Essex Books Presents Shelf Awareness: Beauty in the Beast
In 2010 and 2011, I lived in Burma (now Myanmar). Though my residency took place at least 50 years after the events of Miss Burma, the newest novel by Charmaine Craig (The Good Men), those decades hadn't erased the sociopolitical tensions that hound the book's heroic family.
Craig's novel pulls on her own family history and manages to give engagingly personal perspective to Burma's complicated modern history through the experience of an equally complicated family.
Benny and Khin meet in the capital city, Rangoon, and begin a family despite their combined social disadvantage in Burma, where the nationalist fervor following World War II became violent toward minority groups. Benny, an orphan of the city's once-thriving Sephardic Jewish community, and Khin, of the Karen ethnic nationality, face combat, evacuation, separation, imprisonment and disenfranchisement during Myanmar's turbulent development in the wake of British colonial withdrawal, through the 1960s and the rise of General Ne Win's brutal military rule.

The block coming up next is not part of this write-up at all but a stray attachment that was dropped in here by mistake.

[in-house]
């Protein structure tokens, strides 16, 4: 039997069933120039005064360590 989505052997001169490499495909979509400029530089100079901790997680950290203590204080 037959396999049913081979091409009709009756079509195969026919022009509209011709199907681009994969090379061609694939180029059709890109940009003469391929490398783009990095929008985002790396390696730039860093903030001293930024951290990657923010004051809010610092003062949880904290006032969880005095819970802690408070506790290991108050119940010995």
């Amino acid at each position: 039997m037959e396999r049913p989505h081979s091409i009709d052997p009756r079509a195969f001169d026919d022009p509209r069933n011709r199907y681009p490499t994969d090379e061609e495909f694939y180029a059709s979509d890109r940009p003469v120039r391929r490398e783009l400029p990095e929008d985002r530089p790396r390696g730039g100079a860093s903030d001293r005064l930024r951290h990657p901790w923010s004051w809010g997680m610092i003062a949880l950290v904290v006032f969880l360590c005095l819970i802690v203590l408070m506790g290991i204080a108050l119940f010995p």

Based on Craig's mother, the novel's titular character is Louisa, the eldest daughter of the struggling couple. Growing up amid the civil conflict, Louisa's resiliency and beauty win her the country's pageant crown, and she begrudgingly becomes a symbol of national unity, even as civil rights abuses in the country soar and her father is imprisoned.
Craig details the neglected perspectives of minority women in Burma's longstanding conflict. Using these underrepresented voices and offering more complex perspective on iconic figures (most notably humanizing the typically lionized Aung San), this revisionist history is made even more engaging with the deeply personal vein of her family story. Whether readers are familiar or not with Burma's history, Craig's novel is a compelling excavation of the origins of conflict and the capacity to overcome.
Written by Kristianne Huntsberger, Shelf Awareness partnership marketing manager